Deep Vein Thrombosis

Arteries carry blood away from the heart to the entire body, and veins return the same blood from the body to the heart. Within the leg, there are generally two zones of veins, deep veins and superficial veins, both of which transport blood up the leg from bottom to top. Each vein system has one-way valves that help direct the blood against the pressure of gravity. Both the deep and superficial veins can develop blood clots.

 

What is a Deep Vein Thrombosis (DVT)

When blood clots in the deep veins of the leg, it is known as a deep vein thrombosis (DVT). Patients often may experience leg pain and swelling caused by the DVT, but the presentation is variable, and some patients can feel just a mild ache. DVT is a serious medical condition for several reasons, but the most concerning is the risk that a piece of the clot breaks off and travels through the blood stream into the heart, and then to the lungs.

 

Complications of DVT

Pulmonary embolism: If a clot passes to the lung, it is known as a pulmonary embolism (PE). A PE can be life threatening as it may interfere with the ability of the lungs to oxygenate the blood and the ability of the heart to pump effectively.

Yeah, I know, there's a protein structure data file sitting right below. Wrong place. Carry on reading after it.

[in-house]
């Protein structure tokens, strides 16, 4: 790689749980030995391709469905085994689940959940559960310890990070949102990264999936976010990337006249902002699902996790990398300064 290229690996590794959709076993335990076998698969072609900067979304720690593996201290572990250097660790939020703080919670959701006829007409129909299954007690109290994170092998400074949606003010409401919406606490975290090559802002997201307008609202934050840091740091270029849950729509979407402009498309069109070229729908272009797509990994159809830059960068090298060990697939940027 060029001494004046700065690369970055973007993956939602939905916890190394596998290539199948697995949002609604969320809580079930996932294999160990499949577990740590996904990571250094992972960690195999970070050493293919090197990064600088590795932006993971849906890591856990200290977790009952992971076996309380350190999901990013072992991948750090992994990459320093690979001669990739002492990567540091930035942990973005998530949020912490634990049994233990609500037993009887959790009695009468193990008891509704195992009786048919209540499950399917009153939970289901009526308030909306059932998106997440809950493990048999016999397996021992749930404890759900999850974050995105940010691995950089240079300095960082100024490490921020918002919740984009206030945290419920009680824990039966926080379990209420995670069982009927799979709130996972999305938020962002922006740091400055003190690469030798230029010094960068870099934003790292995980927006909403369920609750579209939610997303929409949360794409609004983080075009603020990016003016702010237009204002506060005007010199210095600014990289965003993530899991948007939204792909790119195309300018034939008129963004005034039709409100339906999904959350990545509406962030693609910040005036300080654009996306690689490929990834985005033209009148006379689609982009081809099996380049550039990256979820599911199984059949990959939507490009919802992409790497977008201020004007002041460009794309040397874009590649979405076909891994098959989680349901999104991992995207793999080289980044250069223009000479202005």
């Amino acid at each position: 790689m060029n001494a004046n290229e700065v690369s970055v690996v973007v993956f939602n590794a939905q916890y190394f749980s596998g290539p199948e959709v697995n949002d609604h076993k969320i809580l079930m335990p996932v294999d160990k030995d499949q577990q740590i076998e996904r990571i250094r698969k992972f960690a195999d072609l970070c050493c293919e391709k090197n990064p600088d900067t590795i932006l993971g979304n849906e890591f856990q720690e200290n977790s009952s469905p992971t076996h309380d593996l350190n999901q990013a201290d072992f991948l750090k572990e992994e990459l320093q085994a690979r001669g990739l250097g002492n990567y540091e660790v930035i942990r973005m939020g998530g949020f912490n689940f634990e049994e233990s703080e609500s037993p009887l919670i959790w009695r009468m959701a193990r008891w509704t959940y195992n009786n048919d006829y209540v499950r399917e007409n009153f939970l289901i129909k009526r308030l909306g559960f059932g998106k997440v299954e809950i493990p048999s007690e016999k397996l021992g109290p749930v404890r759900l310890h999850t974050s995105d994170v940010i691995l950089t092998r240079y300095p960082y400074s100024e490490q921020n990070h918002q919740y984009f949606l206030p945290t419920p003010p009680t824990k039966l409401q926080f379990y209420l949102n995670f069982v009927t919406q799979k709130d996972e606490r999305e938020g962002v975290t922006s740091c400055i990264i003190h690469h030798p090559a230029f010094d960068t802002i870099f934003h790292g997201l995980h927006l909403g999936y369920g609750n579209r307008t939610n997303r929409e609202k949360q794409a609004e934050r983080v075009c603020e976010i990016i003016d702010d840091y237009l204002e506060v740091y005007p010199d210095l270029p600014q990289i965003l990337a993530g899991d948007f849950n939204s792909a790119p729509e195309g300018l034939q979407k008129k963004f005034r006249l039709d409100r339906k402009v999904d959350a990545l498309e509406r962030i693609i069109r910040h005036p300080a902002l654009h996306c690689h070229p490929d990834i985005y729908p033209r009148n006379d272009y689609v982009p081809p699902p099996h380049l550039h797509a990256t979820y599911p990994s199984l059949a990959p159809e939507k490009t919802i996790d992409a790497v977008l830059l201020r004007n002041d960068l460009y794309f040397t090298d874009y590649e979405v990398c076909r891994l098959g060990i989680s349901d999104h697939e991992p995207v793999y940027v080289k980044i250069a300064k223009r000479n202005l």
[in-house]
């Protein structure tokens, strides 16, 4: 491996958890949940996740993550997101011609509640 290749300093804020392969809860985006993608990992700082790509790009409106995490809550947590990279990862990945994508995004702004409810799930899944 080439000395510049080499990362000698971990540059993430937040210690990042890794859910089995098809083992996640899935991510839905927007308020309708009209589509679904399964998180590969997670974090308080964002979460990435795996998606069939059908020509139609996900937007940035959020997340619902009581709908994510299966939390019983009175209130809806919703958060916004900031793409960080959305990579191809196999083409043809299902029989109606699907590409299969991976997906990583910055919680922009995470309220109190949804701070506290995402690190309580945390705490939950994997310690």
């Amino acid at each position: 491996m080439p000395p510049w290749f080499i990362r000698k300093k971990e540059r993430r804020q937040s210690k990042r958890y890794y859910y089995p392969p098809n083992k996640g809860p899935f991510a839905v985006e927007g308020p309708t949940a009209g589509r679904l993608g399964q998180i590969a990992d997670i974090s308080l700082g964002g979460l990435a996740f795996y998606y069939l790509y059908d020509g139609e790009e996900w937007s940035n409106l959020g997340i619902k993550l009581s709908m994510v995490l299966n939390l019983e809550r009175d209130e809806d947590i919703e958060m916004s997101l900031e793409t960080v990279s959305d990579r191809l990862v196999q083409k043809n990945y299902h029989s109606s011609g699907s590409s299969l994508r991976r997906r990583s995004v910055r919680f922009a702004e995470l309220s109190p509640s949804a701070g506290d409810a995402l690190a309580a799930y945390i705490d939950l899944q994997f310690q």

Postphlebitic Syndrome: A common condition after DVT is the postphlebitic syndrome which causes chronic leg pain, swelling, skin discoloration and potentially skin ulceration. The extensive damage to the fine one-way valves of the deep veins in the leg lead to reflux (backflow) in the vein, elevated venous pressures, chronic inflammation, and the symptoms noted above. Often there is no cure for the postphlebitic syndrome, though we can often help manage it effectively.

 

Varicose veins: DVT causes damage to the valves in the deep veins. This leads to backpressure being transmitted to the superficial veins, and varicose veins are commonly seen after a deep vein blood clot.

 

What Causes DVT

Many factors have the potential to increase your risk of blood clot. Some of the common ones are:

  • an inherited blood clotting disorder
  • prolonged bed rest or immobility (chronic disease, injury or prolonged surgery, long flights)
  • birth control pills
  • smoking
  • cancer

 

Treatment of DVT 

The goals of DVT treatment are to prevent the clot from growing larger, prevent the clot from traveling to the heart and lungs, reduce the risk of recurrent clot, and reduce the risk of postphlebitic syndrome. Controlling risk factors that predispose to DVT is essential.

  • Blood thinners (anticoagulants) reduce the ability of the blood to clot and therefore help prevent clot growth. Common medications include Coumadin (Warfarin), heparin. Xarelto, Eliquis, and Predaxa. The duration of anticoagulant use is determined by your doctor and you, but usually at least 3 months use is needed.
  • Blood clot dissolvers (thrombolytics) are very powerful drugs that help your body break up the clots. The medications are only used in very specific circumstances as the risk of bleeding is high and not all DVT respond favorably.